Want to play Indiana Jones for a day?
Amateur archaeologists have an opportunity to get their hands dirty during a professional excavation taking place in the courtyard of the Isaiah Davenport House Museum this Saturday, Jan. 18.
Before anyone starts cracking a bullwhip, however, it should be known that participants are more likely to find small chips of china or a rusted nail than massive sparkling gems or a human skeleton. On the bright side, there won't be any angry natives spewing poisonous darts.
"This isn't the movies, this is real life," admonishes museum director Jamie Credle. "The bits and pieces are an avenue to understand more about everyone who lived here."
That includes the home's builder and first resident, Isaiah Davenport, the "upwardly mobile artisan" who built the Federal-style brick home on Columbia Square in the 1820s and raised ten children there.
Remarkable in its carpentry details and breathtaking spiral staircase, the residence sparked the historic preservation movement in Savannah in the 1950s. Saving the house from demolition was the first act of the Historic Savannah Foundation, and it remains the sole museum property of HSF, with a continuing goal of restoring the house from top to bottom.
But by "everyone who lived here," Credle also means Davenport's African American slaves, who may not have contributed much to the official historical record but ostensibly left behind many clues of their day-to-day lives in the home's basement level and adjoining courtyard garden.
The dig is also expected to turn up details regarding the lives of the rooming house dwellers that occupied the stately home through the 1930s.
"This was a tenement far longer that it was a home for the Davenports," reminds Credle. "Everything can add to our inventory of information."
Led by LAMAR Institute principal investigator and field director Rita Elliott and her husband, Dan Elliott, the excavation will be the most comprehensive in the history of the property.
A dig conducted in the early 1970s revealed promising features that indicated signs of a carriage house and a stone privy, though the research was never completed. Sanborn Fire Insurance Maps from 1898 and 1916 point to more possible outdoor structures, and other aspects suggest a kitchen in the basement and hidden ironworks under the plaster staircase.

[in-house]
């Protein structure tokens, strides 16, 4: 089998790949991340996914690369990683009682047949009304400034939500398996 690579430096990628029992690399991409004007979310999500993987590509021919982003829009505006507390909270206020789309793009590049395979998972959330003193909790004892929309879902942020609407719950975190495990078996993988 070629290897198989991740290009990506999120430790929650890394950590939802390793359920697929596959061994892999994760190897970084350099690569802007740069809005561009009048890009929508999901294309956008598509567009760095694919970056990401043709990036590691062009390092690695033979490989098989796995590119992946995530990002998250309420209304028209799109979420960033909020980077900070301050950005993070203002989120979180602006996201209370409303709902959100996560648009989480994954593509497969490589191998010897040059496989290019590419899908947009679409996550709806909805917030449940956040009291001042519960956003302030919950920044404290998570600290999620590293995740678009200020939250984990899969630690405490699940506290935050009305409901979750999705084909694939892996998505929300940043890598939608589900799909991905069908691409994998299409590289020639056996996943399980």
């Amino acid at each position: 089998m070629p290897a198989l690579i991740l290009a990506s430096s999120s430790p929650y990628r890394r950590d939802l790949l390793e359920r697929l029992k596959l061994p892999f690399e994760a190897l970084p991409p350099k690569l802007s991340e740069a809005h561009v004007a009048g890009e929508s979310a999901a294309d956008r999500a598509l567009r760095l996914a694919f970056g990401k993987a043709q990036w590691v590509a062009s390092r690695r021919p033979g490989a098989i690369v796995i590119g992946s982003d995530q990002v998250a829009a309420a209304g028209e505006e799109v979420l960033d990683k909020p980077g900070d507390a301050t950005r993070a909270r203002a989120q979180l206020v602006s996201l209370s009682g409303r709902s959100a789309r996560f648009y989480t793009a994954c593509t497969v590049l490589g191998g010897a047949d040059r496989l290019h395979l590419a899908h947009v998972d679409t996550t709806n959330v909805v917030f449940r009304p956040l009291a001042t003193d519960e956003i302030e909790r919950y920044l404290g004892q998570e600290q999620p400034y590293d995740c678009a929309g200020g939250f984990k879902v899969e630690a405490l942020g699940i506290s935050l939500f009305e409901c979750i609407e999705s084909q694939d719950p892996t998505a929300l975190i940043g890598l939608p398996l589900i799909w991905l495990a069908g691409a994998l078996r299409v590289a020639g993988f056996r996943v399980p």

There is perhaps no greater local archaeological authority at the moment than Ms. Elliott, who has conducted dozens of projects throughout the state, among them Jekyll Island's tabby Horton House and the Coastal Heritage Society's railroad complex off MLK Blvd., including the excavation that provided the definitive archaeological history of the 1779 Battle of Savannah.
She most recently oversaw the excavation of a parcel of land near the I-95/204 interchange that uncovered over 33,000 artifacts from antebellum slave quarters and is renowned for surfacing details about African Americans, women and other under-represented individuals in the historical record.
"It's not what you find, but what you find out," she often quotes, invoking noted anthropologist David Hurst Thomas.
At the Davenport House, the couple has developed a research design and field plan for Saturday's dig in accordance to the guidelines stated by the U.S. Dept. of Interior. Among the questions framing the project are inquiries into former residents' level of health (reflected in any found medicine bottles and soil samples) and how artifacts such as ceramics and tableware inform what is known about the economic and social structures for women, children and slaves of the time.
In order to map where to dig, Daniel recently conducted a series of surveys using Ground Penetrating Radar (GPR) analysis that provided the optimum placement for small sample "test units." By slowing pushing a carriage holding the machinery over the grounds, he yielded valuable data hidden beneath the bricks and flooring.
The Elliotts will reveal the results of this "x-ray" technology at a workshop on Wednesday, Jan. 15, along with an introduction to archaeology general practices and techniques. (It is not required to attend the workshop to participate in Saturday's dig, though Credle strongly recommends signing up in advance for a time slot.)
Archaeology is a methodical and exacting science that carefully exhumes one layer at a time, so overzealous adventurers are encouraged to leave their picks and shovels at home. But be consoled that in an age where it seems everything has already been discovered, there are still nearby opportunities to unearth history and bring it to light.
"Think of all the places in Savannah that have yet to have this kind of work done," muses Credle.
"We're all excited to find out in real terms, not just in generalities, what happened here."